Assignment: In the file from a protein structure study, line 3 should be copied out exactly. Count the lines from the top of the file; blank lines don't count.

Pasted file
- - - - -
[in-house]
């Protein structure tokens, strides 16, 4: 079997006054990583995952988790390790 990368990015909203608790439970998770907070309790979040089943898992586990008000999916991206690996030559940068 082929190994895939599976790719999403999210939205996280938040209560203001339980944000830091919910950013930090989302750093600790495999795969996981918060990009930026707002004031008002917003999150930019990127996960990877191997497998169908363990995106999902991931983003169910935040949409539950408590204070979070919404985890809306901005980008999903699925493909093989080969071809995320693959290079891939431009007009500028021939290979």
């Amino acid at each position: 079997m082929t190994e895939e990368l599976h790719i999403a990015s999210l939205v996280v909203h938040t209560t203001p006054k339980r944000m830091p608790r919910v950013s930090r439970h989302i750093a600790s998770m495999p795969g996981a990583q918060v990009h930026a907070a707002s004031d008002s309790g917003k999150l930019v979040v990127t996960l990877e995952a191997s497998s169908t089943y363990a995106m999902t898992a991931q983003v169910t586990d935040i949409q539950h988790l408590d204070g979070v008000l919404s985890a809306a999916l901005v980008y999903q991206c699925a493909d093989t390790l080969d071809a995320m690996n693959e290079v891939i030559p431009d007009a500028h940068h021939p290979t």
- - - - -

């Amino acid at each position: 079997m082929t190994e895939e990368l599976h790719i999403a990015s999210l939205v996280v909203h938040t209560t203001p006054k339980r944000m830091p608790r919910v950013s930090r439970h989302i750093a600790s998770m495999p795969g996981a990583q918060v990009h930026a907070a707002s004031d008002s309790g917003k999150l930019v979040v990127t996960l990877e995952a191997s497998s169908t089943y363990a995106m999902t898992a991931q983003v169910t586990d935040i949409q539950h988790l408590d204070g979070v008000l919404s985890a809306a999916l901005v980008y999903q991206c699925a493909d093989t390790l080969d071809a995320m690996n693959e290079v891939i030559p431009d007009a500028h940068h021939p290979t």